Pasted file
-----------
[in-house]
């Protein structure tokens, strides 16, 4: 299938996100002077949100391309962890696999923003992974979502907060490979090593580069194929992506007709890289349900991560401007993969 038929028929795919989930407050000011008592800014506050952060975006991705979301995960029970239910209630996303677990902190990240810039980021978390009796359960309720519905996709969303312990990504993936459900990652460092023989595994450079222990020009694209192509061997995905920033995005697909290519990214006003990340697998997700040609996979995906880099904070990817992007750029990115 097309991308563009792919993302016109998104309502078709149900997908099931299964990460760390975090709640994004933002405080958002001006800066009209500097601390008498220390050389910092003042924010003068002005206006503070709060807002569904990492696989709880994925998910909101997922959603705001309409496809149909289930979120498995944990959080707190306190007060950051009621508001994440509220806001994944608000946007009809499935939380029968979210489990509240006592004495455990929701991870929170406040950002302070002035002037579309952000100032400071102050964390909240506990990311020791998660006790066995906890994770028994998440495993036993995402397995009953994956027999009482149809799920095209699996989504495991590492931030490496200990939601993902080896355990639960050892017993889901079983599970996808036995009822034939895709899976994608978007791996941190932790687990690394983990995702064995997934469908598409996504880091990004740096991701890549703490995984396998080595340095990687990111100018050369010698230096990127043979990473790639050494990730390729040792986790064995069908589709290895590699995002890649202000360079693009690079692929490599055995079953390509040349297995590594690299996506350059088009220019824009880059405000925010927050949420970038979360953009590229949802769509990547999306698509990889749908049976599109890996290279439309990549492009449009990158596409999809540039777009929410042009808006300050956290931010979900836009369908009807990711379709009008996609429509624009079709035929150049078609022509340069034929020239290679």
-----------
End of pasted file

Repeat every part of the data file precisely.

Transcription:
[in-house]
């Protein structure tokens, strides 16, 4: 299938996100002077949100391309962890696999923003992974979502907060490979090593580069194929992506007709890289349900991560401007993969 038929028929795919989930407050000011008592800014506050952060975006991705979301995960029970239910209630996303677990902190990240810039980021978390009796359960309720519905996709969303312990990504993936459900990652460092023989595994450079222990020009694209192509061997995905920033995005697909290519990214006003990340697998997700040609996979995906880099904070990817992007750029990115 097309991308563009792919993302016109998104309502078709149900997908099931299964990460760390975090709640994004933002405080958002001006800066009209500097601390008498220390050389910092003042924010003068002005206006503070709060807002569904990492696989709880994925998910909101997922959603705001309409496809149909289930979120498995944990959080707190306190007060950051009621508001994440509220806001994944608000946007009809499935939380029968979210489990509240006592004495455990929701991870929170406040950002302070002035002037579309952000100032400071102050964390909240506990990311020791998660006790066995906890994770028994998440495993036993995402397995009953994956027999009482149809799920095209699996989504495991590492931030490496200990939601993902080896355990639960050892017993889901079983599970996808036995009822034939895709899976994608978007791996941190932790687990690394983990995702064995997934469908598409996504880091990004740096991701890549703490995984396998080595340095990687990111100018050369010698230096990127043979990473790639050494990730390729040792986790064995069908589709290895590699995002890649202000360079693009690079692929490599055995079953390509040349297995590594690299996506350059088009220019824009880059405000925010927050949420970038979360953009590229949802769509990547999306698509990889749908049976599109890996290279439309990549492009449009990158596409999809540039777009929410042009808006300050956290931010979900836009369908009807990711379709009008996609429509624009079709035929150049078609022509340069034929020239290679």